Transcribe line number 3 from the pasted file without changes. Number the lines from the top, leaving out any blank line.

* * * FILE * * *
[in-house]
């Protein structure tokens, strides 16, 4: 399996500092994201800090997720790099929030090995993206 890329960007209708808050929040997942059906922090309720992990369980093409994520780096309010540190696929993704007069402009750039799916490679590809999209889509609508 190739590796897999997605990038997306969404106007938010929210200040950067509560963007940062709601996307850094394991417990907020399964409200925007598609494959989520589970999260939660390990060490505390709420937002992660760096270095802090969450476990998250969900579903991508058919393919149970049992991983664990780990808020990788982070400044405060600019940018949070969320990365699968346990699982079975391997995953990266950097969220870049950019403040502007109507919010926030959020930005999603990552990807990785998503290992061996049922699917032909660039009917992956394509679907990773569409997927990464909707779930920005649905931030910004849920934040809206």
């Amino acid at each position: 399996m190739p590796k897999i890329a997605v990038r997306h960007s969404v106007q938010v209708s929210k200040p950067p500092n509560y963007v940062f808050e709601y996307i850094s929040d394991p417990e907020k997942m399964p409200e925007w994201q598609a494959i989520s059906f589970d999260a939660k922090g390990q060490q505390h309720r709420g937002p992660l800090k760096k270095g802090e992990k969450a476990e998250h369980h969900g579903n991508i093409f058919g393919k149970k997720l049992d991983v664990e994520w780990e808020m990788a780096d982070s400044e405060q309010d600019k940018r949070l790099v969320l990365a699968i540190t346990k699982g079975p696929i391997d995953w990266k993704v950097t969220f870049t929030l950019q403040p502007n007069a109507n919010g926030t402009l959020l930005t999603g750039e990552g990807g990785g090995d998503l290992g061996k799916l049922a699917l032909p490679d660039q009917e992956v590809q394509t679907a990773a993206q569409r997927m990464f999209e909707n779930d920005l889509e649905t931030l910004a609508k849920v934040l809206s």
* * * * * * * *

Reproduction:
């Amino acid at each position: 399996m190739p590796k897999i890329a997605v990038r997306h960007s969404v106007q938010v209708s929210k200040p950067p500092n509560y963007v940062f808050e709601y996307i850094s929040d394991p417990e907020k997942m399964p409200e925007w994201q598609a494959i989520s059906f589970d999260a939660k922090g390990q060490q505390h309720r709420g937002p992660l800090k760096k270095g802090e992990k969450a476990e998250h369980h969900g579903n991508i093409f058919g393919k149970k997720l049992d991983v664990e994520w780990e808020m990788a780096d982070s400044e405060q309010d600019k940018r949070l790099v969320l990365a699968i540190t346990k699982g079975p696929i391997d995953w990266k993704v950097t969220f870049t929030l950019q403040p502007n007069a109507n919010g926030t402009l959020l930005t999603g750039e990552g990807g990785g090995d998503l290992g061996k799916l049922a699917l032909p490679d660039q009917e992956v590809q394509t679907a990773a993206q569409r997927m990464f999209e909707n779930d920005l889509e649905t931030l910004a609508k849920v934040l809206s």